I am a professional fundraiser. I have over 7 years of experience in this field, and have worked at two nonprofits including Wings of Hope Hospice. I also am responsible for fundraising for a separate nonprofit, the Wings Home. I oversee the Development program at both agencies and am responsible for making sure over $650,000 is raised each year.
As a professional fundraiser, I am conscious of increasing my knowledge, especially in regards to my chosen field. I have attended numerous classes, seminars, webinars and conferences. I have successfully completed two courses through The Fund Raising School, a professional development part of The Lilly Family School of Philanthropy. I would like to complete two additional courses to attain my Certificate in Fundraising Management through this school. I am studying to take my CFRE exam. I want those letters behind my name! More importantly, I want the respect that I hope will come, if not from the general public, at least from my peers. I want that sense of satisfaction that I have accomplished a goal that I have set for myself. I also want to know that I really do know what I am talking about when it comes to fundraising!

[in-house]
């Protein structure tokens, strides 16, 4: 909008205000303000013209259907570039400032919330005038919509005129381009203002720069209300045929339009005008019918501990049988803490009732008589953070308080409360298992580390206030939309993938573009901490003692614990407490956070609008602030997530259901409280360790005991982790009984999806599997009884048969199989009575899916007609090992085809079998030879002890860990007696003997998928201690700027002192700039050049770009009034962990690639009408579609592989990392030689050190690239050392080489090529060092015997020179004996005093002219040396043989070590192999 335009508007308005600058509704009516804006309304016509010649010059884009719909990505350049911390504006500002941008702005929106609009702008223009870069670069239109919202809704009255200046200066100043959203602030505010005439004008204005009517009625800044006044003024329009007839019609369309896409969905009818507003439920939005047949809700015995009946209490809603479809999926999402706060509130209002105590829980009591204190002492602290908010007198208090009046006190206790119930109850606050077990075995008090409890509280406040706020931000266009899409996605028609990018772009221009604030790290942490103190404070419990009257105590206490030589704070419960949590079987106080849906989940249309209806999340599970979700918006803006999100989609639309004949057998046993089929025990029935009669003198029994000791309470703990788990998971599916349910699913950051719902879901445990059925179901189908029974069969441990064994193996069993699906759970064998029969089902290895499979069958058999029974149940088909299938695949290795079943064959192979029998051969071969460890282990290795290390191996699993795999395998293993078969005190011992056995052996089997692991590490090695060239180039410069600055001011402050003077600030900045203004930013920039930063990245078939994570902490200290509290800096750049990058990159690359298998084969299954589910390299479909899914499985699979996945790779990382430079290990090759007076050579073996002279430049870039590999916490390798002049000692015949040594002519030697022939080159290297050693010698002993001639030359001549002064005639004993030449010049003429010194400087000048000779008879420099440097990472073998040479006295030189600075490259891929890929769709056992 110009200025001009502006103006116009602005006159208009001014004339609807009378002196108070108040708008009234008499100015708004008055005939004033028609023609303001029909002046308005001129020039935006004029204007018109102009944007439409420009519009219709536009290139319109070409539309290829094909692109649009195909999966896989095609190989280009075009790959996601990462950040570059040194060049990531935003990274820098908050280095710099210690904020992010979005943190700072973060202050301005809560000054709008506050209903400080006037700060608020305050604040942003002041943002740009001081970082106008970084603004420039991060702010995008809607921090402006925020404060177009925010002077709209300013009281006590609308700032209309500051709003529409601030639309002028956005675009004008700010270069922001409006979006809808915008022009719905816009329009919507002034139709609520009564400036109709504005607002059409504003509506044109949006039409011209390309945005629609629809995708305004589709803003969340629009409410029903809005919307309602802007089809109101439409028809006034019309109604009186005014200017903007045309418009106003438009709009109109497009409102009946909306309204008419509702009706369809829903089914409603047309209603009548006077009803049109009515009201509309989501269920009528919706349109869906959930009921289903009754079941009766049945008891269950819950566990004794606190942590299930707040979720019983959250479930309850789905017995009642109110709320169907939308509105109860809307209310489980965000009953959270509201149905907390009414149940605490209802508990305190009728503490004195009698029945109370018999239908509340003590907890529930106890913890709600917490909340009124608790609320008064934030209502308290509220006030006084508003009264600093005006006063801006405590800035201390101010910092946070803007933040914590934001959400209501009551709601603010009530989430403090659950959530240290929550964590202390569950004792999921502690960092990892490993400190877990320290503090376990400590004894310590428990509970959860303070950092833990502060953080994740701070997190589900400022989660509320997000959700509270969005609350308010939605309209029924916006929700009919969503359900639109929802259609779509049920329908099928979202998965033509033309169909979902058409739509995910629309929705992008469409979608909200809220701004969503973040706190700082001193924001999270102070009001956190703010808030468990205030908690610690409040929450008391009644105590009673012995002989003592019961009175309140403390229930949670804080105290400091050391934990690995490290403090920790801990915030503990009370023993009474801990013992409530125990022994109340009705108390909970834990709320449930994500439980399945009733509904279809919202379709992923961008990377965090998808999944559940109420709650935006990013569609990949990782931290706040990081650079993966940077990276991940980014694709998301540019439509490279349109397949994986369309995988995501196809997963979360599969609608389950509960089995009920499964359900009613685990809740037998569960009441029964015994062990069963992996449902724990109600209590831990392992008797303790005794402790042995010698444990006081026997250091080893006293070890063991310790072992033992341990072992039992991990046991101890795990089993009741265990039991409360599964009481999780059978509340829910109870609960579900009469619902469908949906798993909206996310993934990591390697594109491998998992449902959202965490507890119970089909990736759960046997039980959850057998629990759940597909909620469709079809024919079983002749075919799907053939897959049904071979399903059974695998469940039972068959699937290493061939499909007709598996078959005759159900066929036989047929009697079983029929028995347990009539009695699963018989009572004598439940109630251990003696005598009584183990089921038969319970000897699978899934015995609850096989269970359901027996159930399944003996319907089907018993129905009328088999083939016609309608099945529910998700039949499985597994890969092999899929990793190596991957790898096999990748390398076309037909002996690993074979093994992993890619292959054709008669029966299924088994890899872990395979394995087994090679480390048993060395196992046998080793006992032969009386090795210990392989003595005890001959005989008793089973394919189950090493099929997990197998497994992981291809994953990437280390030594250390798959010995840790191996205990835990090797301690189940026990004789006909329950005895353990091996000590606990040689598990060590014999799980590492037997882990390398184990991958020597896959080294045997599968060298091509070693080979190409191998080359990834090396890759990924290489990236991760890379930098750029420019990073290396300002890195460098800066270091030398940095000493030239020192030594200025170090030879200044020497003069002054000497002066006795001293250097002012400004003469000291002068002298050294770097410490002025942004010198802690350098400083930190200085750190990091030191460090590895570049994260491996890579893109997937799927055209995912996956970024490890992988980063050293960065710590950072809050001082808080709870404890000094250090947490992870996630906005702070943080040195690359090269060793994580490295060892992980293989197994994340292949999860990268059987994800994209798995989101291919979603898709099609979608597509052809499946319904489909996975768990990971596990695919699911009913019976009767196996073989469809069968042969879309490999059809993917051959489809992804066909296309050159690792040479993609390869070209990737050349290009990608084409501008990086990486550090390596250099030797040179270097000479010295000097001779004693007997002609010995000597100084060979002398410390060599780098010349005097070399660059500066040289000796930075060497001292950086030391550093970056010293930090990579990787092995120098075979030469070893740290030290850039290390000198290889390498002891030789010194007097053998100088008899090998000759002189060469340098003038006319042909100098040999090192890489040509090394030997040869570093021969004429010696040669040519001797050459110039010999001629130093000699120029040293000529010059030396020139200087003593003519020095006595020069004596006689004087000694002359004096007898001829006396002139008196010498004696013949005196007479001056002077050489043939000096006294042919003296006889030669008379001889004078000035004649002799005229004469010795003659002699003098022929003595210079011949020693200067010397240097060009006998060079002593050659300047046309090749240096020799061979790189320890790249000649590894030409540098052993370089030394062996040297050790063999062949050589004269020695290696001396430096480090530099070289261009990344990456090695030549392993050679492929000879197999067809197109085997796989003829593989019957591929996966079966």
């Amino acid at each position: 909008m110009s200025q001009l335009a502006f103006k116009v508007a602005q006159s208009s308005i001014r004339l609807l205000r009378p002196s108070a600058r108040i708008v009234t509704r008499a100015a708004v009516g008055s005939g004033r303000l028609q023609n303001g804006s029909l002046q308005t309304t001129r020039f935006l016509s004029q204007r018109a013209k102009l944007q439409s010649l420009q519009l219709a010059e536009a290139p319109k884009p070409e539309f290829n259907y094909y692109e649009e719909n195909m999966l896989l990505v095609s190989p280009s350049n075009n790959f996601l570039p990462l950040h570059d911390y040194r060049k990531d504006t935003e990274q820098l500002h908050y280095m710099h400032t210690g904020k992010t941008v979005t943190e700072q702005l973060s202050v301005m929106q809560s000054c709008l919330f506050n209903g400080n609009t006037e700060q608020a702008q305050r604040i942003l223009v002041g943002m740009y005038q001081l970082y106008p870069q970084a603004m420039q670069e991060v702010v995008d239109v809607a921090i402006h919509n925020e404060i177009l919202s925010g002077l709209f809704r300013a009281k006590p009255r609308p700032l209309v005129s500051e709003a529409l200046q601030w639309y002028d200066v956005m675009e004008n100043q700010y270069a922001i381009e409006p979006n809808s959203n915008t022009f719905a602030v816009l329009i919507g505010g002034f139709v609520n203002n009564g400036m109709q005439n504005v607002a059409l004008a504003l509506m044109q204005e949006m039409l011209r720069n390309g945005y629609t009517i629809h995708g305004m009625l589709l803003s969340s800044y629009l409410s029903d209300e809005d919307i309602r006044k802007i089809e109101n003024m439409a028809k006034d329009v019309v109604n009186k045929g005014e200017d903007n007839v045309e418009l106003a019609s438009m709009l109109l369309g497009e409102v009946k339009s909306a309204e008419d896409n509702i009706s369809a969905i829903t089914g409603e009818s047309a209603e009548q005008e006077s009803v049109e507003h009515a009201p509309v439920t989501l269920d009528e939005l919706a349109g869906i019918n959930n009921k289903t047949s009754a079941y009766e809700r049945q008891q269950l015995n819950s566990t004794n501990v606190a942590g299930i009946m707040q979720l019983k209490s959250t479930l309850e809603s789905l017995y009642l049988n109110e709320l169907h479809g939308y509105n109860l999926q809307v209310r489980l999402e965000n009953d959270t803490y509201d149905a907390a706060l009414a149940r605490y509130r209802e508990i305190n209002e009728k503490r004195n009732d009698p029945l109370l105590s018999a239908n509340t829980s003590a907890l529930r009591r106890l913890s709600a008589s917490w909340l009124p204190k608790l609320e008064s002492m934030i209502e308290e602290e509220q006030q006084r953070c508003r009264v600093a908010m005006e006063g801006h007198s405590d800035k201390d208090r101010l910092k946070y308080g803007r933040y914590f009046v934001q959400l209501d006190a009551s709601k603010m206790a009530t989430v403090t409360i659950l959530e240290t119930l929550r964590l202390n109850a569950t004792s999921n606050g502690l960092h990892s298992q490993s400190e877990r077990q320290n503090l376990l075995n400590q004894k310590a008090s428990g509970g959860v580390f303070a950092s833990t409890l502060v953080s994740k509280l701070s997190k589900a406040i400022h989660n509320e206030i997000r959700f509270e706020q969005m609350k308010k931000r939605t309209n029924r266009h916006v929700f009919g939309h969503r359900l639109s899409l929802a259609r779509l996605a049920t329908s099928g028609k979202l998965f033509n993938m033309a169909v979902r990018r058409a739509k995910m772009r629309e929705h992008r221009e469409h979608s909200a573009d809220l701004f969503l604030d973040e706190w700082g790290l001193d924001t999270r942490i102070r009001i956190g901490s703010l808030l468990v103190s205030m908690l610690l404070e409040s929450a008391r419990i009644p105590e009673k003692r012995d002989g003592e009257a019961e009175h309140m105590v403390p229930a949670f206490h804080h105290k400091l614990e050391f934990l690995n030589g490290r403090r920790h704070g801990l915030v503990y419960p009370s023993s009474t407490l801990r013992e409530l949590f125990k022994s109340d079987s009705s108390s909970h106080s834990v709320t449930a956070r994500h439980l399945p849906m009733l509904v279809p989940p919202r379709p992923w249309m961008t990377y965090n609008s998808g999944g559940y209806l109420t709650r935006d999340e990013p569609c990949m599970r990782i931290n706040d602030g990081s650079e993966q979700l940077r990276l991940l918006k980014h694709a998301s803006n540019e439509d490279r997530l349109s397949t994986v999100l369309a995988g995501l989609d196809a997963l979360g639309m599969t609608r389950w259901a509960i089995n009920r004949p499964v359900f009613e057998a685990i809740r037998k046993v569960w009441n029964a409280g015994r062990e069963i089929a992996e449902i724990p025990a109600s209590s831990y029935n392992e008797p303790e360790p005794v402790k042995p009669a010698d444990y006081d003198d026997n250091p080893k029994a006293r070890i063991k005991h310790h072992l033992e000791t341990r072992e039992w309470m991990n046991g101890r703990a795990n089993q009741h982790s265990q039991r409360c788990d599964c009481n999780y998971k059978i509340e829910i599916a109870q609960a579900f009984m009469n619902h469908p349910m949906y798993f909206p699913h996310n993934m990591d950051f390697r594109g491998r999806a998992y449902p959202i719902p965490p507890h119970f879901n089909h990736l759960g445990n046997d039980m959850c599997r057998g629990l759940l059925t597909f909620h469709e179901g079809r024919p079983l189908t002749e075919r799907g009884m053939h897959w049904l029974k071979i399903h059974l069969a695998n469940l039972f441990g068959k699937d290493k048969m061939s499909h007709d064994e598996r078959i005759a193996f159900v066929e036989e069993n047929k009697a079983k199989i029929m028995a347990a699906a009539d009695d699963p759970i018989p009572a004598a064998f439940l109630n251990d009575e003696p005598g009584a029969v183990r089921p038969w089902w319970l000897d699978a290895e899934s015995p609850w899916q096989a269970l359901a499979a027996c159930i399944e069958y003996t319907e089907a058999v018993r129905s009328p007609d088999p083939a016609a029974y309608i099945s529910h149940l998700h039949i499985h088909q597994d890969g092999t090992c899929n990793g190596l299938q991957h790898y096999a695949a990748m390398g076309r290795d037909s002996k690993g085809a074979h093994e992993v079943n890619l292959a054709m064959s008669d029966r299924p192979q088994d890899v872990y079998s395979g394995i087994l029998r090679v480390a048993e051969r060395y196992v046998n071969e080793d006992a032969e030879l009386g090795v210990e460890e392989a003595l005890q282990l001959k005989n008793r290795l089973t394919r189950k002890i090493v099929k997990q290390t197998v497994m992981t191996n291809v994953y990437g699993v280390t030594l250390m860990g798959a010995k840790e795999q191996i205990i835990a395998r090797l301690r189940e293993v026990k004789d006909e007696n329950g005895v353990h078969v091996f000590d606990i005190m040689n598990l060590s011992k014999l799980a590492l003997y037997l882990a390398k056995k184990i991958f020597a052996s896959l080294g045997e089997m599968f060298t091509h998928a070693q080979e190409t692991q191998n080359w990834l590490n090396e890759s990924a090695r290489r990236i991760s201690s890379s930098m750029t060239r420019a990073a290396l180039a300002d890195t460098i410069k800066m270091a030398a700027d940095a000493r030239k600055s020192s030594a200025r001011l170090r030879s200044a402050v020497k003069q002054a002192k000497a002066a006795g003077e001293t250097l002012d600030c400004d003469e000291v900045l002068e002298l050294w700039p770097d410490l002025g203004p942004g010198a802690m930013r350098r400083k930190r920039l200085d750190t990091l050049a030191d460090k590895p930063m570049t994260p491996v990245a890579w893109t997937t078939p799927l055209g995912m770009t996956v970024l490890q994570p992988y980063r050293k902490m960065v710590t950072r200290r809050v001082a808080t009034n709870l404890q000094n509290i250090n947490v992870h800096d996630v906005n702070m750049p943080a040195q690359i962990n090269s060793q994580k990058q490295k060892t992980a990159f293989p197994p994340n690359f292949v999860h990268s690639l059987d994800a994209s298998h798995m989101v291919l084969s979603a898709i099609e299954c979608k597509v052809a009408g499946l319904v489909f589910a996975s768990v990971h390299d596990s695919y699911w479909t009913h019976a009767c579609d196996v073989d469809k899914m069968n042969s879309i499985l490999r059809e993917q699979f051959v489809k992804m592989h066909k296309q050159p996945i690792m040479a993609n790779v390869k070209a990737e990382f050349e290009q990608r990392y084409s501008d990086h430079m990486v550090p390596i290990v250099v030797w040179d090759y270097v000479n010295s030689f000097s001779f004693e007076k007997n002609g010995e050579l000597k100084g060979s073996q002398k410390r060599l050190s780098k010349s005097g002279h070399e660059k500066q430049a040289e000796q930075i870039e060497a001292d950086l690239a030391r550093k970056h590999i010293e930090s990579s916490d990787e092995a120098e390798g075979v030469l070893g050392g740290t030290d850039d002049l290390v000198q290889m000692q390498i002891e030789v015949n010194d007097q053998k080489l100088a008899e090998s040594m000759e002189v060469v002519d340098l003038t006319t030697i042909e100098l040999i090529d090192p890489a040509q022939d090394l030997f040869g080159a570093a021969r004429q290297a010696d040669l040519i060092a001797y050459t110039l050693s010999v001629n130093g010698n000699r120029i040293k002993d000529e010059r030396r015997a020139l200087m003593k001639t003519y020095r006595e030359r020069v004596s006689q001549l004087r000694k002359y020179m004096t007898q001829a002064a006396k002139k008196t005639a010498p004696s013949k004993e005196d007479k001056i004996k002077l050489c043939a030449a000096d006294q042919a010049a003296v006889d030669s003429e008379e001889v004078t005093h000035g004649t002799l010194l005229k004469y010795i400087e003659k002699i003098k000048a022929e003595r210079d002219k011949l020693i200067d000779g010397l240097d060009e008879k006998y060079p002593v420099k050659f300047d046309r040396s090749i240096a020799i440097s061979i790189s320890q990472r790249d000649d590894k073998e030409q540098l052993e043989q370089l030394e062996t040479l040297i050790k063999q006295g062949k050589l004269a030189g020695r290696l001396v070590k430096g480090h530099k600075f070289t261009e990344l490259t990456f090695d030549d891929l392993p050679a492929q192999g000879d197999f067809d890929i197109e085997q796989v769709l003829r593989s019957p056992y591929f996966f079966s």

There are many great avenues for a professional fundraiser to gain more knowledge in their field. One of my favorites is The Dorothy A. Johnson Center for Philanthropy. This academic center of Grand Valley State University is located in downtown Grand Rapids. They use original research, tools, trainings, and more to provide guidance in the field of philanthropy. Classes and seminars are held on campus and in various other venues as requested. The classes are affordable, interactive and I have found them to be very beneficial as well as enjoyable.
The Association of Fundraising Professionals (AFP) “fosters development and growth of fundraising professionals and promotes high ethical standards in the fundraising profession1. I am proud to be a member of the West Michigan Chapter of AFP. With over 230 chapters worldwide AFP is making sure that the art of philanthropy is being advanced. They offer education and certification programs such as the CFRE certification. I especially enjoy National Philanthropy Day where philanthropists are recognized and honored.